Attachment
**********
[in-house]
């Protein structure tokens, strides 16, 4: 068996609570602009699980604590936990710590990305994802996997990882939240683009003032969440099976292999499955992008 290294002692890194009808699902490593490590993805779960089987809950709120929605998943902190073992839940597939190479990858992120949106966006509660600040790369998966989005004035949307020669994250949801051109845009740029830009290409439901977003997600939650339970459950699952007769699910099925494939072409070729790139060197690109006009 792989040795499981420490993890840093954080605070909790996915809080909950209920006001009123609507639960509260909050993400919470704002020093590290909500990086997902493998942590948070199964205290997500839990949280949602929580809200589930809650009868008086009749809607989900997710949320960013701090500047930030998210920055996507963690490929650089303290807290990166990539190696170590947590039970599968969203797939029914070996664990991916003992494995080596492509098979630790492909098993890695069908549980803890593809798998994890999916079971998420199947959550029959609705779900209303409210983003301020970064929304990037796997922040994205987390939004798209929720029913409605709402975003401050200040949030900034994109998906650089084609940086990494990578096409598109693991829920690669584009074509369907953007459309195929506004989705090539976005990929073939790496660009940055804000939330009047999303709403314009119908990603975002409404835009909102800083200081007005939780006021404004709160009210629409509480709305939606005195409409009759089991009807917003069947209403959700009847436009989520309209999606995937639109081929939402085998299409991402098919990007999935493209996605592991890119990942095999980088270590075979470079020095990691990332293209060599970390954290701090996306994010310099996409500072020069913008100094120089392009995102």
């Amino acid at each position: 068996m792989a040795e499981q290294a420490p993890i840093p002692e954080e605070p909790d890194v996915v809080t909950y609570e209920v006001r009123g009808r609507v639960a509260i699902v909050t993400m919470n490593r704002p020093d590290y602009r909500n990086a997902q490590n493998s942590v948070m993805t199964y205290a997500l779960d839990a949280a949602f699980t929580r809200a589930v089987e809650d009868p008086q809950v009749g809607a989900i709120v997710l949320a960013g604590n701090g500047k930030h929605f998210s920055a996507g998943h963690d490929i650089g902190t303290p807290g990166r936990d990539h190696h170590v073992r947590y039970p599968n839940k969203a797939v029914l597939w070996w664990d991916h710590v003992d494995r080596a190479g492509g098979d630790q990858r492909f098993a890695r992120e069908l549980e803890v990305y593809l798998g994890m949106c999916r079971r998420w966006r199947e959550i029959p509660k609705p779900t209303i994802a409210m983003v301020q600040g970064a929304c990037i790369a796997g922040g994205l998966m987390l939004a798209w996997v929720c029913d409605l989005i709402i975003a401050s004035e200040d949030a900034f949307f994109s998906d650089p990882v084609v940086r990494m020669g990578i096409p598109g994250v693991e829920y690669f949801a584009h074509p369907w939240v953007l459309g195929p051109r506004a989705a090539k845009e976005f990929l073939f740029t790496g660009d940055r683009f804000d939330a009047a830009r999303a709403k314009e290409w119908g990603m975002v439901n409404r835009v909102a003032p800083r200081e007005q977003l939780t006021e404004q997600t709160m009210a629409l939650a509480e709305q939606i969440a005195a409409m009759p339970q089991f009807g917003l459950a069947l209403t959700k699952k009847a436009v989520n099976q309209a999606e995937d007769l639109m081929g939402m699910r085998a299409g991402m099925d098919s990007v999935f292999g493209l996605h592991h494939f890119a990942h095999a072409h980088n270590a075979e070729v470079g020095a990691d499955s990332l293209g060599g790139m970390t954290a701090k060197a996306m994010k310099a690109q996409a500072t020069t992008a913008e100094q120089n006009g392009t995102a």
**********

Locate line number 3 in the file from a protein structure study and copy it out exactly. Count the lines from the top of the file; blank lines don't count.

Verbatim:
């Amino acid at each position: 068996m792989a040795e499981q290294a420490p993890i840093p002692e954080e605070p909790d890194v996915v809080t909950y609570e209920v006001r009123g009808r609507v639960a509260i699902v909050t993400m919470n490593r704002p020093d590290y602009r909500n990086a997902q490590n493998s942590v948070m993805t199964y205290a997500l779960d839990a949280a949602f699980t929580r809200a589930v089987e809650d009868p008086q809950v009749g809607a989900i709120v997710l949320a960013g604590n701090g500047k930030h929605f998210s920055a996507g998943h963690d490929i650089g902190t303290p807290g990166r936990d990539h190696h170590v073992r947590y039970p599968n839940k969203a797939v029914l597939w070996w664990d991916h710590v003992d494995r080596a190479g492509g098979d630790q990858r492909f098993a890695r992120e069908l549980e803890v990305y593809l798998g994890m949106c999916r079971r998420w966006r199947e959550i029959p509660k609705p779900t209303i994802a409210m983003v301020q600040g970064a929304c990037i790369a796997g922040g994205l998966m987390l939004a798209w996997v929720c029913d409605l989005i709402i975003a401050s004035e200040d949030a900034f949307f994109s998906d650089p990882v084609v940086r990494m020669g990578i096409p598109g994250v693991e829920y690669f949801a584009h074509p369907w939240v953007l459309g195929p051109r506004a989705a090539k845009e976005f990929l073939f740029t790496g660009d940055r683009f804000d939330a009047a830009r999303a709403k314009e290409w119908g990603m975002v439901n409404r835009v909102a003032p800083r200081e007005q977003l939780t006021e404004q997600t709160m009210a629409l939650a509480e709305q939606i969440a005195a409409m009759p339970q089991f009807g917003l459950a069947l209403t959700k699952k009847a436009v989520n099976q309209a999606e995937d007769l639109m081929g939402m699910r085998a299409g991402m099925d098919s990007v999935f292999g493209l996605h592991h494939f890119a990942h095999a072409h980088n270590a075979e070729v470079g020095a990691d499955s990332l293209g060599g790139m970390t954290a701090k060197a996306m994010k310099a690109q996409a500072t020069t992008a913008e100094q120089n006009g392009t995102a």